You ever experience that phenomenon in which, superficially, you know everything is fine, but deep down inside you know something is slightly off? Yet, cruelly, you can’t exactly put your finger on what’s askew? Welcome to my current relationship with money.
As you would hope, I take my relationship with money seriously. Not just for the personal reasons you would guess, but also because of the larger obligation to your financial life, which I’ve not-so-coyishly usurped. My relationship with money is constantly evolving; often, because of the socio-economic experiences people choose to share with me. I believe the ability to change your personal financial philosophy is a wonderful privilege that many people simply ignore, if not deny.
For years, I’ve contended that both you and I have two economic resources that are generally at our disposal—time and money. As our lives move along, our valuation of each of these concepts naturally evolves. That’s not a tremendously difficult concept to understand.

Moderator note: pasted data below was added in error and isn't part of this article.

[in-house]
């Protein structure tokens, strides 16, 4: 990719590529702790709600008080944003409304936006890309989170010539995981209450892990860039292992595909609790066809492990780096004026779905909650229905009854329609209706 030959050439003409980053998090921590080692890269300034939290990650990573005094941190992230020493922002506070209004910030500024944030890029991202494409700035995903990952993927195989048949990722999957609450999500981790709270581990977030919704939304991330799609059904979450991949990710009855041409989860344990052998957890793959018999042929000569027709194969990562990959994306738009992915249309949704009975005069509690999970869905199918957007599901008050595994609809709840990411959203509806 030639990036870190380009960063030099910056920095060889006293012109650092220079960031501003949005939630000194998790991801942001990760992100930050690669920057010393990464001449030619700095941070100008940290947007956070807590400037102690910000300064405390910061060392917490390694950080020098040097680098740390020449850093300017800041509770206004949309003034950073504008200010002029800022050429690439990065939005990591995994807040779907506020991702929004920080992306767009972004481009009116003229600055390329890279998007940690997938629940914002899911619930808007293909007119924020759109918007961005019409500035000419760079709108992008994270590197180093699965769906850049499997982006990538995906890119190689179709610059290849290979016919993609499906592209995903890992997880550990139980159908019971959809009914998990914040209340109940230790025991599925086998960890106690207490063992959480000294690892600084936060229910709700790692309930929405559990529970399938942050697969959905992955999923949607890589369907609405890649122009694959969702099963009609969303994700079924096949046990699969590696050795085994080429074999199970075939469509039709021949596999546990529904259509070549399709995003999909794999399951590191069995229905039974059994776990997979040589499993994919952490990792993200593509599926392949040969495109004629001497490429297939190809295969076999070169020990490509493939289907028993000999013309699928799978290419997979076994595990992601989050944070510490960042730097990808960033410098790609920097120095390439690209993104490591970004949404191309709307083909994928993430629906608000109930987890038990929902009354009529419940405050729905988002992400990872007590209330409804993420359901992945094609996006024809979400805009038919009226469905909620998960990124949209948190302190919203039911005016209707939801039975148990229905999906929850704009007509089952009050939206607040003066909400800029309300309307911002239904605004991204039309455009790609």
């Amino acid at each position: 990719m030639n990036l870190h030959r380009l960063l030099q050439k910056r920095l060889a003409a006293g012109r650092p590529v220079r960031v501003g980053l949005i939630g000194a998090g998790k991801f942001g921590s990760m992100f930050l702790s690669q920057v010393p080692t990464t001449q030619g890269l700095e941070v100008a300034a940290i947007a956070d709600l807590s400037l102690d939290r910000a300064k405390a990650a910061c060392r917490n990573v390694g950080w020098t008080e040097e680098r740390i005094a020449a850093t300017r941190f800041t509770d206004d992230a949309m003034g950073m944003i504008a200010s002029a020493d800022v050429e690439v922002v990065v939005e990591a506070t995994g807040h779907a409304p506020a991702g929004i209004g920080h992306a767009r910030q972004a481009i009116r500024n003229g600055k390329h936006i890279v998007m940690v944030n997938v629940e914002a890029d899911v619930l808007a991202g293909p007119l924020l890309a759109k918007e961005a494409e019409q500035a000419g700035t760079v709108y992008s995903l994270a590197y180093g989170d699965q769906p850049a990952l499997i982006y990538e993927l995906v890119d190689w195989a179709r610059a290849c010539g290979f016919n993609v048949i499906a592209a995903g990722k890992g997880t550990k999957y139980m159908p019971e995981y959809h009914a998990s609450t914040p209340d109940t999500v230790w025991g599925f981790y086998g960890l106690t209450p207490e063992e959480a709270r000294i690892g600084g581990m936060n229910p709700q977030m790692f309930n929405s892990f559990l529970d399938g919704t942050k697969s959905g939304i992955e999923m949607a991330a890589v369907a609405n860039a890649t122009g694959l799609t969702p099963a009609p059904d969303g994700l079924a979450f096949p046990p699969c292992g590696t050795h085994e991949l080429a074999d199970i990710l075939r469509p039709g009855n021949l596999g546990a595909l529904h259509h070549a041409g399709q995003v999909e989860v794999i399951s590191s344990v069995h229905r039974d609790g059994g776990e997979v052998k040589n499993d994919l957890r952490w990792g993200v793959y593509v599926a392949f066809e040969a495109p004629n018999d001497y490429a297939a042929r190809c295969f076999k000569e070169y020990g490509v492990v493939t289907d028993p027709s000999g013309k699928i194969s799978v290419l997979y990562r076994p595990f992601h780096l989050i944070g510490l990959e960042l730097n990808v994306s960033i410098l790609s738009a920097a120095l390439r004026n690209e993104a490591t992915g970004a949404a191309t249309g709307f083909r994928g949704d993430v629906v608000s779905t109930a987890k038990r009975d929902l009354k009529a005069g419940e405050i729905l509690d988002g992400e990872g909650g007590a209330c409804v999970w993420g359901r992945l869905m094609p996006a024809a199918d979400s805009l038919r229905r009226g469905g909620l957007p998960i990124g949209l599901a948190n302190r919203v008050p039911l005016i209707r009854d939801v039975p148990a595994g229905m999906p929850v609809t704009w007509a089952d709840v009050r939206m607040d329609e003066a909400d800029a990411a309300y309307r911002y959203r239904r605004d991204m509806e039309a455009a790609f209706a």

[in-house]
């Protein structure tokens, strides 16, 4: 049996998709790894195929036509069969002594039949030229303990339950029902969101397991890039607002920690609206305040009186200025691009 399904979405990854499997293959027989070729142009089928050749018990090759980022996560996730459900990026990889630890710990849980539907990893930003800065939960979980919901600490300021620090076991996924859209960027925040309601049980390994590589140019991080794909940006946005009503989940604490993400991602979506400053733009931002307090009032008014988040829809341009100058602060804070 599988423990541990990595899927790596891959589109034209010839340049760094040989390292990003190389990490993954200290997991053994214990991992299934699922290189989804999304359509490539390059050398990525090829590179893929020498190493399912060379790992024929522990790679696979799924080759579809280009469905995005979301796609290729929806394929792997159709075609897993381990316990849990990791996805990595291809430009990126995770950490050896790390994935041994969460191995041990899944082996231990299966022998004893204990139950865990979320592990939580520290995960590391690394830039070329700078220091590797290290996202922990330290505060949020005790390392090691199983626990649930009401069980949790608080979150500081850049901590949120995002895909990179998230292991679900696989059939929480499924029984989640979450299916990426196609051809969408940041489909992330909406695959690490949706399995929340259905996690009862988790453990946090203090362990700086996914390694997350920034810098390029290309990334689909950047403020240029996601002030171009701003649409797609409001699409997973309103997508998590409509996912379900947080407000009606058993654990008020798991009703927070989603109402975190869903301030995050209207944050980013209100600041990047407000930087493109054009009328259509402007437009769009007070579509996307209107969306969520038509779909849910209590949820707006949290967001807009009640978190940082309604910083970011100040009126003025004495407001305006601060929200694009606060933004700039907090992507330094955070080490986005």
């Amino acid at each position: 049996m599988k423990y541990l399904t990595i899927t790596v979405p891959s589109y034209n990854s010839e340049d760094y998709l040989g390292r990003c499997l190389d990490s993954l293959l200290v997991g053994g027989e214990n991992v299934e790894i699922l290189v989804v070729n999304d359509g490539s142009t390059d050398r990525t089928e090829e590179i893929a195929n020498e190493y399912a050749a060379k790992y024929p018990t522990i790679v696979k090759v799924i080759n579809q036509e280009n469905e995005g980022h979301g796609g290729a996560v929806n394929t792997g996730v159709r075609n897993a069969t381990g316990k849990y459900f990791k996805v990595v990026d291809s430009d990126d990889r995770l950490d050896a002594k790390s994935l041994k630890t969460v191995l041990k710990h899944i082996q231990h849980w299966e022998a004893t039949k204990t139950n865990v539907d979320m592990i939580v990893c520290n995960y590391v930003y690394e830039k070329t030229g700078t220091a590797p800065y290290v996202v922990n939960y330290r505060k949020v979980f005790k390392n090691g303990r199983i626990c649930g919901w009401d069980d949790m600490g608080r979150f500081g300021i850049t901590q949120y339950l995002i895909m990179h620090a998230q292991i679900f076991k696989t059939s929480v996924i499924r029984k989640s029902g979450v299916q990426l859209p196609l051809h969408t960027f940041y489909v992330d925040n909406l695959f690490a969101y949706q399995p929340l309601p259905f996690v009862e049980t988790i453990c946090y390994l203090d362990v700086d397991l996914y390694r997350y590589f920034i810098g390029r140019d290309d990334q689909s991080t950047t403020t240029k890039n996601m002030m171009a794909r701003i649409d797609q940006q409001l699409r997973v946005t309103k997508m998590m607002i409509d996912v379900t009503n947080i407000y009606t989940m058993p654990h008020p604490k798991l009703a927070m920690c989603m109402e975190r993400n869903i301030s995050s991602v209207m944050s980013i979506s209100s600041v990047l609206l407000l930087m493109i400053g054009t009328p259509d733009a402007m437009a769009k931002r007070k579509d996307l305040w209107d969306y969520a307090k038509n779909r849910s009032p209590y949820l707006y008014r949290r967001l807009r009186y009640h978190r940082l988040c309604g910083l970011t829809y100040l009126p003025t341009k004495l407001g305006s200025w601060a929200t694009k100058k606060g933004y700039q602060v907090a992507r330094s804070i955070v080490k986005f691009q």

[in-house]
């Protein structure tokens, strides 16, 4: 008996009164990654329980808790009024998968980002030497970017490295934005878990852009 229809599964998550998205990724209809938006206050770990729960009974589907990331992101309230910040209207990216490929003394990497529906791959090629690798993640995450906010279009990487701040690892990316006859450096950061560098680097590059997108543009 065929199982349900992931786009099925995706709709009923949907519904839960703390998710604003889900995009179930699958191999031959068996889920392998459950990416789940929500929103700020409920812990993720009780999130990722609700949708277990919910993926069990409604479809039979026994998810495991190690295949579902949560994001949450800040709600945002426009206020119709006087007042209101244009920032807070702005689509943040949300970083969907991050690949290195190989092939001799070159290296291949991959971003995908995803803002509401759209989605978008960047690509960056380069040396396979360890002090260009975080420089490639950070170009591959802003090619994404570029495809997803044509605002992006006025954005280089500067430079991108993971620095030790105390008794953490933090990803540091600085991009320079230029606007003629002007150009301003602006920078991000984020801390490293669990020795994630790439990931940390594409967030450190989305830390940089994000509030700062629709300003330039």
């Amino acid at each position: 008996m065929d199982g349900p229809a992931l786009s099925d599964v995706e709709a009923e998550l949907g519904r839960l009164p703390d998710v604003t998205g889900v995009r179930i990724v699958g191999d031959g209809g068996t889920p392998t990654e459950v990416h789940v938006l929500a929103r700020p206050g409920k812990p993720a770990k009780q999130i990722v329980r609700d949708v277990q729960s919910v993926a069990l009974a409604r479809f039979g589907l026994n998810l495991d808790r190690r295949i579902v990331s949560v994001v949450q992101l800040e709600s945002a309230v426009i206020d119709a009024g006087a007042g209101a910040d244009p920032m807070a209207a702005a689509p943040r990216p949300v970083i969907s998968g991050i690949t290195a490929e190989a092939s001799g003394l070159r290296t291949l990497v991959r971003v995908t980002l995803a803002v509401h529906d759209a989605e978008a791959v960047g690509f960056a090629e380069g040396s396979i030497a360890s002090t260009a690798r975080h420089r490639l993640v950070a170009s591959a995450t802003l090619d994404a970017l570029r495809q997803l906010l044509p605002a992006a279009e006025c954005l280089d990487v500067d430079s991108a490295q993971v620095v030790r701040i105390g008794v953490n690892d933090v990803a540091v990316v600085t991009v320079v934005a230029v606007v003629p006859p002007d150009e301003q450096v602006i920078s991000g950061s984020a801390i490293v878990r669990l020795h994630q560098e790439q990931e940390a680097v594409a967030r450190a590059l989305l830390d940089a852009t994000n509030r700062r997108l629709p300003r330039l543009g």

Yet, I struggle.
When you have money, but not necessarily time, you have wealth. That’s when you have to spend money to save or buy time. There’s a word we use for this concept: convenience. In my estimation, convenience has unknowingly been the financial aim for Americans for the better part of the last 100 years. Get a bunch of money; sort time out later.